“Did you realize there are a lot of movies of us releasing right now?” with that question as a trigger, and “medium as a hashtag,” a group of directors found the world under a social and gender look. “That’s when we said good, what do we do with that?” Thus was born Cartelera Feminista, the group composed of Sabrina Bianco, Natalia de la Vega, Josefina Recio, Lucía Vassallo, Ana García Blaya, Karina Sama, Susana Nieri, Marilina Giménez, Luciana Bilotti, Carolina Alvarez, Vanesa Pagani, Valeria Pivato, Amparo Aguilar, Macarena Garcia Lenzi, Valentina Llorens, Alejandra M Marino They carry as their flag a clear and concise mission: “For more cinema made by women and dissents”.
Today they have thousands of followers on social networks, where they take the opportunity to promote all the works: “We realized that we could broadcast our films collectively and together, being able to accompany each other. The other’s audience is not something to steal, but something to build for everyone. We were organizing ourselves in communication, dissemination, distribution, and also thinking that there is particular cinema that we make, thinking about the world in which we live with a transfeministic perspective”, remember, in dialogue with this medium.***For the first time in the history of the Oscars, this year two women were nominated within the category ‘Best Direction’: Chloé Zhao and Emerald Fennell. Yes, the record was two women. Far from being a coincidence, this scenario is repeated in all awards awards, and speaks of a reality that goes far beyond that: the lack of representation, space and visibility of women and dissents in cinema. It was women like Agnés Varda, Alice Guy or Lois Weber who made history as pioneers worldwide. On a short historical tour, in Argentina we can name Emilia Saleny (“Clarita’s Handkerchief”), Marie Louise Alemann (“My Mom’s Car”), Narcisa Hirsch (“Patagonia”), Maria B. de Celestini (“My Right”), Renée Oro (“Argentina”), Vlasta Lah (“The Furies”), Lita Stantic (“A Wall of Silence”) or Maria Luisa Bemberg (“Camila”).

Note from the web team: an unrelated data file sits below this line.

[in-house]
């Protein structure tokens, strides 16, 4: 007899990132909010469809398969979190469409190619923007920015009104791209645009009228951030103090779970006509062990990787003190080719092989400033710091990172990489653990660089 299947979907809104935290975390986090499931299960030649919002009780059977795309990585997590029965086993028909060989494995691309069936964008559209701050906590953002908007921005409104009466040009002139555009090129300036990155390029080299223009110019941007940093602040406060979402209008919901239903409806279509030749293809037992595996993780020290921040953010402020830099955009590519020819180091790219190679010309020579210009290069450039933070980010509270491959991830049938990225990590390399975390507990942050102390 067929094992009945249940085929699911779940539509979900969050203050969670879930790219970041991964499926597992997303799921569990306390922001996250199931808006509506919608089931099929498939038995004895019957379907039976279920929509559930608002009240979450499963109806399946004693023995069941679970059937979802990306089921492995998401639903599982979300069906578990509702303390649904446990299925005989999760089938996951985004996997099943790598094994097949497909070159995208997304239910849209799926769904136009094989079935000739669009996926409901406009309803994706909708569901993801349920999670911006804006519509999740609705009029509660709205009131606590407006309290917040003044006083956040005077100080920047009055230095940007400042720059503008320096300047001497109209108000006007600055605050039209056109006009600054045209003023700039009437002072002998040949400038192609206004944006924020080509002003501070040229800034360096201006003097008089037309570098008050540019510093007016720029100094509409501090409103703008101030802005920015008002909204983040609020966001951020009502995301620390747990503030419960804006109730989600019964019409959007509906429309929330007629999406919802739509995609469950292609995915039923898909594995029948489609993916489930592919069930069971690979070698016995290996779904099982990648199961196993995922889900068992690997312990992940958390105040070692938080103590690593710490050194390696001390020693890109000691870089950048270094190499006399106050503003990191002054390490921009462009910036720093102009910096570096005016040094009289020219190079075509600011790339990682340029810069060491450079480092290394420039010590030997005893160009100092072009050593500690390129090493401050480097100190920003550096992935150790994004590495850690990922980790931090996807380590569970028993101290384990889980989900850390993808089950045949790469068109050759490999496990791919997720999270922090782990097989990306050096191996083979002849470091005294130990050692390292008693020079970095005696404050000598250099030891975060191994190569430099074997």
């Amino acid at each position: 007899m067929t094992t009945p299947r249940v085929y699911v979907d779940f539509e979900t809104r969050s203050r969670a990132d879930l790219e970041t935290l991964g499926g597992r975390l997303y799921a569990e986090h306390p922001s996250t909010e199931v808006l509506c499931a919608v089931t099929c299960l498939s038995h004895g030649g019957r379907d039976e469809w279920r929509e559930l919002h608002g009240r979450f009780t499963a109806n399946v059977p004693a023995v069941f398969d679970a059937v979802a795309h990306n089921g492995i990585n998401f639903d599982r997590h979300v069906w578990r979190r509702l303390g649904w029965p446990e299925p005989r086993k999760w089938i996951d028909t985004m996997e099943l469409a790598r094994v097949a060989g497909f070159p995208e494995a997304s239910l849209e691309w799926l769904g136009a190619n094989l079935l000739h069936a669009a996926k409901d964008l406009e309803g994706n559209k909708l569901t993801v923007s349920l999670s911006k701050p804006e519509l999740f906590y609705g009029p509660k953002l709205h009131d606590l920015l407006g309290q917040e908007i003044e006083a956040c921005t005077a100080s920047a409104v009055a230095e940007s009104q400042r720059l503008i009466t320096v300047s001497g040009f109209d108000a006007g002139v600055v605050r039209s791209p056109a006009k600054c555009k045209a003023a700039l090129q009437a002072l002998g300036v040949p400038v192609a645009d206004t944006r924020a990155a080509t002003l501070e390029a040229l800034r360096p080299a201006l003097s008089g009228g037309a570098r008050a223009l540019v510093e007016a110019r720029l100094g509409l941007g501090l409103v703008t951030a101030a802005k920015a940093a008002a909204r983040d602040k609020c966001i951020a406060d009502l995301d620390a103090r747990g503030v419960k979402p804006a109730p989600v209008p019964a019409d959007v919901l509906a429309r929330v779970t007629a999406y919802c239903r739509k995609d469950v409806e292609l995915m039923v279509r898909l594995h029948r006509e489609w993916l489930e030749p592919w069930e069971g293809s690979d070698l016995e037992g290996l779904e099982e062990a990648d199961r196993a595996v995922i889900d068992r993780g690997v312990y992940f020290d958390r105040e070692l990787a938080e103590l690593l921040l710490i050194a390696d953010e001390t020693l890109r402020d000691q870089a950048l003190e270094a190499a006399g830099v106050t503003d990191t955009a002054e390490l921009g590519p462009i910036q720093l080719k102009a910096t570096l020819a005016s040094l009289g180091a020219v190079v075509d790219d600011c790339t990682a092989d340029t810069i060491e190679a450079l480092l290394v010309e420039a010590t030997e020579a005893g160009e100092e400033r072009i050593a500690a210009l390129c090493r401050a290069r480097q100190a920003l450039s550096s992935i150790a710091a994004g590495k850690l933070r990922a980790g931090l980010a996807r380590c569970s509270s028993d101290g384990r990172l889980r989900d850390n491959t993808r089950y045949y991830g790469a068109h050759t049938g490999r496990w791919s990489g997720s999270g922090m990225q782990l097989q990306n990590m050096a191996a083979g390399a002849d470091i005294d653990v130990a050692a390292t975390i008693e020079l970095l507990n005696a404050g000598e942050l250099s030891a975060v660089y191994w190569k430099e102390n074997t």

Maria Luisa Bemberg
“It was never enough for me to live for which I had been programmed. Being a woman in her house, a good mother, a good wife, a woman who took care of her physical appearance, mundane, always produced me as a great void,” Bemberg said, as the book “Women, Camera, Action”, Rolando Gallego and Catalina Dlugi collects. Although all these women made their way to new generations, such as Lucrecia Martel, Albertina Carri or Ana Katz, the path was not easy: they had to make their way into an androcentric system that continues to this day. Let’s go to the numbers: according to a report published by INDEC in 2018, women account for 61% of the total degrees in audiovisual arts; however, only 38% hold jobs in the audiovisual industry. The Filmmakers Collective indicated that 70.96% of films nationwide in 2020 were directed by men, while 21.50% by women and 7.52% mixed. In turn, women are team heads in the feminized areas and not in the spaces of power. 85% are team leaders in makeup, 37% assistant manager, and 12% in the direction of photography. Wages, on the other hand, are lower than the average for males, by 3.64%. Transvestite, trans, non-binary people do not have statistical data.
“Two problems come together that need to be analyzed with a gender perspective: the lack of space that we have in the audiovisual and labor industry in general,” they analyze from Feminist Poster and continue: “You have to think that’s what bothers us, the form of patriarchal construction that we have had, and how we can find ways to start changing certain things.” For that it is necessary to change the ‘look’. This concept, worked by authors such as Laura Mulvey or Begoña Siles Ojeda, involves nothing more or nothing less than the way we understand the world, how we apprehend from what we see on screen and how we naturalize it as part of our social scheme. “Cinema, as one more cultural apparatus within a bourgeois society of patriarchal and androcentric cut, has helped since its discourse to create the model of imaginary representation that Western society has about the concept of ‘woman’ and ‘the feminine,’ says Siles Ojeda.” We were always represented and narrated by a single glance. The way of apprehension of the world is given by what we see on the screens, and what we see is tremendous. The imaginary of what we can be women and girls is built from what hegemonic masculinity imagines we should be,” the filmmakers discuss. That’s why it’s key to introduce the idea of ‘gender perspective’ into the discussion. What is it and how to put it into practice? “We look at each other, we recognize each other, and we begin to see each other, that subjectivities we consider ourselves, and to rethink ourselves outside the patriarchal structure. Which places were assigned to us by patriarchal culture we are willing to assimilate and which places we did not,” they discuss.